Famous picture - second thoughts.
As I looked at the picture over and over again, I felt used. I didn't see myself in it, nor my mother, nor the other women I knew. Instead I saw the photographer's projection of what women in tefillin must be like: angry.Rahel Lerner in Lilith, Fall 2007. The piece (not on-line) is well worth reading in its entirety, as is the companion essay by her mother in response to the same picture.
[. . .] We looked, to me, like a caricature of angry, scowling feminists. I called it the "Scary Amazon Women in Tefillin picture." [. . .]
For me, davening in tallit and tefillin has never been about women demanding the right to engage in rituals that had been limited to men. To me, the tallit and tefillin are how Jews should pray, and I had never, until I saw myself in that picture, seen them as an act of feminist defiance. [. . .]
But over time, something unforeseen began to happen. I started to get angry. I saw the female professors I admired in college not get tenure while their male counterparts were promoted. I saw the Jewish community blame highly educated working women for a declining birth rate. I saw women who had entered the Conservative rabbinate struggle for acceptance and for equality even 20 years after that historic decision. I saw my friends have babies and struggle to afford child care. [. . .]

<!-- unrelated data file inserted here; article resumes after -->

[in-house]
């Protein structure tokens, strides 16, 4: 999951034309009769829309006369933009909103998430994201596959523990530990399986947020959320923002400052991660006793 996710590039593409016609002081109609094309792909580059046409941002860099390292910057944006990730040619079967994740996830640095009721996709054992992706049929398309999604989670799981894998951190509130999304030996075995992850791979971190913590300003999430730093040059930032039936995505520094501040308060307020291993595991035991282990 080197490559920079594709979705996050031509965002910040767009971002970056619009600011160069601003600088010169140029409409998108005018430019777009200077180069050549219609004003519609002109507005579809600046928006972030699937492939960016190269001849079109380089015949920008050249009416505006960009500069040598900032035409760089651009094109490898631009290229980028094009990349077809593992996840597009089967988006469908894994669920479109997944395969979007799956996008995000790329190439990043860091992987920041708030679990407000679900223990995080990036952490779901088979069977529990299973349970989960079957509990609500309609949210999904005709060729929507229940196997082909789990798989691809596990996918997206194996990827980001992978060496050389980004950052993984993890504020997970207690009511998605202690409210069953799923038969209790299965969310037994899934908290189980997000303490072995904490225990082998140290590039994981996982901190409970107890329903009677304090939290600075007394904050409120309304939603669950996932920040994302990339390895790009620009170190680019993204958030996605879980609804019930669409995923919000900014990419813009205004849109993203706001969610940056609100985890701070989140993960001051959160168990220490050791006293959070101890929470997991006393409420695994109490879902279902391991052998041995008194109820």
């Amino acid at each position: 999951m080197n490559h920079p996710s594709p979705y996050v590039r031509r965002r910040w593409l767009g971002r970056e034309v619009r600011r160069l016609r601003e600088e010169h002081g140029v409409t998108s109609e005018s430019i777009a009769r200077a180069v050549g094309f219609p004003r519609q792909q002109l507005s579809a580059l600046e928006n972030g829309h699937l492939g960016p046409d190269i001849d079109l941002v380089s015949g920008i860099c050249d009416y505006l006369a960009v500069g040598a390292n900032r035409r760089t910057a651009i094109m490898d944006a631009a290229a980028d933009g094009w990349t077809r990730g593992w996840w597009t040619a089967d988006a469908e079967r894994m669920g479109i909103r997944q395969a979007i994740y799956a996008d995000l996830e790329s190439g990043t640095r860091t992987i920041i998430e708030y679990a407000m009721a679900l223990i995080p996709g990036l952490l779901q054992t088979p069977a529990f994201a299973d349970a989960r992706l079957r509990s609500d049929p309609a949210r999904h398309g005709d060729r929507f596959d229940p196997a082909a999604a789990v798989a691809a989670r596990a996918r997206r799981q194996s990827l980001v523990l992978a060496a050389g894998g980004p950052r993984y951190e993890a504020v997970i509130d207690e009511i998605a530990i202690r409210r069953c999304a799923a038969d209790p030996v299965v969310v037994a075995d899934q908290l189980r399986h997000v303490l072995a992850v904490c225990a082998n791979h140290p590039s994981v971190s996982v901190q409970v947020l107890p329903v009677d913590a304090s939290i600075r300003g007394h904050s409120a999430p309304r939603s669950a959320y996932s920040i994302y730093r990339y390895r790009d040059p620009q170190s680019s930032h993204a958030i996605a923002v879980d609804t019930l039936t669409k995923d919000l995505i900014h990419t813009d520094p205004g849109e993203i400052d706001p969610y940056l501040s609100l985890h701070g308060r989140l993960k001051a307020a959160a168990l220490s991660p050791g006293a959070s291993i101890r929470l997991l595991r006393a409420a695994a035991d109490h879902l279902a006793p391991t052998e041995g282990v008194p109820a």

I don't think [the photographer] was somehow prescient in his portrayal of us. I certainly don't think that he was predicting my own personal disillusionment. While I still think that his photo doesn't capture the essential love of Judaism, of prayer, of God, of ritual -- whatever it was that had brought each of the ten very different women in his picture to take on the mitzvot of tallit and tefillin, I now recognize myself in that minyan of defiant women, and that is a terrible disappointment.